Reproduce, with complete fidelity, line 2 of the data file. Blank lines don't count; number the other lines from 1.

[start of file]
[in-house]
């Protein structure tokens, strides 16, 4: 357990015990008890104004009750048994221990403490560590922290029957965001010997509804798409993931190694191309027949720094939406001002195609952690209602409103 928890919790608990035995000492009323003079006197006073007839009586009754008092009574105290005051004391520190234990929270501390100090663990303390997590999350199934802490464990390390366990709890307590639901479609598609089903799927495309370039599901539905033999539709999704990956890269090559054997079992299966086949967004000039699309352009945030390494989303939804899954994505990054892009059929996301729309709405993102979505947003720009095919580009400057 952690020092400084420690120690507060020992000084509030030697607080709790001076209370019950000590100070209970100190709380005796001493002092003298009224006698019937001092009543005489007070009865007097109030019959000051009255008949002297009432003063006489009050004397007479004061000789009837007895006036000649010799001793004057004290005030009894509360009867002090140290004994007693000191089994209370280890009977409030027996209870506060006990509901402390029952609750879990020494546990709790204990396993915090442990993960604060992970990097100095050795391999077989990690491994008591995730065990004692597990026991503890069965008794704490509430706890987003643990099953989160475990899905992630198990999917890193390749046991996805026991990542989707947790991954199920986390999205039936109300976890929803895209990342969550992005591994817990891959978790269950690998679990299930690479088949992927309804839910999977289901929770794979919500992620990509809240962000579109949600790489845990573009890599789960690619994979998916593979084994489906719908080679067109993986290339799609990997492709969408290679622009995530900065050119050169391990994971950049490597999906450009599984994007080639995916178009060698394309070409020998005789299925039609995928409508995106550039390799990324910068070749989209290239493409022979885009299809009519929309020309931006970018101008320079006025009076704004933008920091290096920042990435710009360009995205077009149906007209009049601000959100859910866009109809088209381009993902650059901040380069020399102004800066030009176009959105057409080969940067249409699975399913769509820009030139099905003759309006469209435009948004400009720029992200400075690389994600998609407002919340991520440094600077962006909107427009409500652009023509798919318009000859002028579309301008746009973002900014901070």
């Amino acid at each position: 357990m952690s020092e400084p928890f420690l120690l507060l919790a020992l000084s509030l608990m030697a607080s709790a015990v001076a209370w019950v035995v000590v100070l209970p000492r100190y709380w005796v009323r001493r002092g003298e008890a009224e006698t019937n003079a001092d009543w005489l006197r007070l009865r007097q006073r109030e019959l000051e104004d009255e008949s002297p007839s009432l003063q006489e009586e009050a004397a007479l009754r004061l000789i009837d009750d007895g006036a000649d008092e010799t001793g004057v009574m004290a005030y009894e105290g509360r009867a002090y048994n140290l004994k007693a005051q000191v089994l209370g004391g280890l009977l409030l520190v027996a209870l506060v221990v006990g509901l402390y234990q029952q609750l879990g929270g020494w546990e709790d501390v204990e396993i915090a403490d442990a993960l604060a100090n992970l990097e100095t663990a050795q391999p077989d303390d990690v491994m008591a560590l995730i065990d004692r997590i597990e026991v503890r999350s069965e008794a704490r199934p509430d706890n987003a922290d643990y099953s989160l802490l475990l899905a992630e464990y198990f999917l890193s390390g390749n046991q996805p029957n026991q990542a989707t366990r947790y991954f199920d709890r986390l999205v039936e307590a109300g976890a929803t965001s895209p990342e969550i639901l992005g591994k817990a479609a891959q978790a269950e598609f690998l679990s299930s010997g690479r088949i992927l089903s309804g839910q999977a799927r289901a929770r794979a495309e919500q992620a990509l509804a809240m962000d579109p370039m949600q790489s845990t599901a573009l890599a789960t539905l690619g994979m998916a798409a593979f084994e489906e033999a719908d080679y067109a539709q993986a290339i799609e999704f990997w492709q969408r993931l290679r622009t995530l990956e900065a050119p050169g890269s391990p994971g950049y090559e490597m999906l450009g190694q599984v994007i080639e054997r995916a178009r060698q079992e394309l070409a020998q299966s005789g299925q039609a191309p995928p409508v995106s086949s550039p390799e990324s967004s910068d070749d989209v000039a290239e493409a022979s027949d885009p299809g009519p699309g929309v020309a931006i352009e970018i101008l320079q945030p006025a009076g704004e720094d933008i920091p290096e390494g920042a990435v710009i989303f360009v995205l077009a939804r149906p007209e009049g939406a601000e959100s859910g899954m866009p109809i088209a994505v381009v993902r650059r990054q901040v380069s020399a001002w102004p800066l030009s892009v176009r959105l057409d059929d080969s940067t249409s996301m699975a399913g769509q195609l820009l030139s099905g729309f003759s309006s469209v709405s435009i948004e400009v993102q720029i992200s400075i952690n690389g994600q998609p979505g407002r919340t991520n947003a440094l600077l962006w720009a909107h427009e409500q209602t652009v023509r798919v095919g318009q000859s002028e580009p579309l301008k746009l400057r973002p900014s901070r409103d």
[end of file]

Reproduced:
């Protein structure tokens, strides 16, 4: 357990015990008890104004009750048994221990403490560590922290029957965001010997509804798409993931190694191309027949720094939406001002195609952690209602409103 928890919790608990035995000492009323003079006197006073007839009586009754008092009574105290005051004391520190234990929270501390100090663990303390997590999350199934802490464990390390366990709890307590639901479609598609089903799927495309370039599901539905033999539709999704990956890269090559054997079992299966086949967004000039699309352009945030390494989303939804899954994505990054892009059929996301729309709405993102979505947003720009095919580009400057 952690020092400084420690120690507060020992000084509030030697607080709790001076209370019950000590100070209970100190709380005796001493002092003298009224006698019937001092009543005489007070009865007097109030019959000051009255008949002297009432003063006489009050004397007479004061000789009837007895006036000649010799001793004057004290005030009894509360009867002090140290004994007693000191089994209370280890009977409030027996209870506060006990509901402390029952609750879990020494546990709790204990396993915090442990993960604060992970990097100095050795391999077989990690491994008591995730065990004692597990026991503890069965008794704490509430706890987003643990099953989160475990899905992630198990999917890193390749046991996805026991990542989707947790991954199920986390999205039936109300976890929803895209990342969550992005591994817990891959978790269950690998679990299930690479088949992927309804839910999977289901929770794979919500992620990509809240962000579109949600790489845990573009890599789960690619994979998916593979084994489906719908080679067109993986290339799609990997492709969408290679622009995530900065050119050169391990994971950049490597999906450009599984994007080639995916178009060698394309070409020998005789299925039609995928409508995106550039390799990324910068070749989209290239493409022979885009299809009519929309020309931006970018101008320079006025009076704004933008920091290096920042990435710009360009995205077009149906007209009049601000959100859910866009109809088209381009993902650059901040380069020399102004800066030009176009959105057409080969940067249409699975399913769509820009030139099905003759309006469209435009948004400009720029992200400075690389994600998609407002919340991520440094600077962006909107427009409500652009023509798919318009000859002028579309301008746009973002900014901070």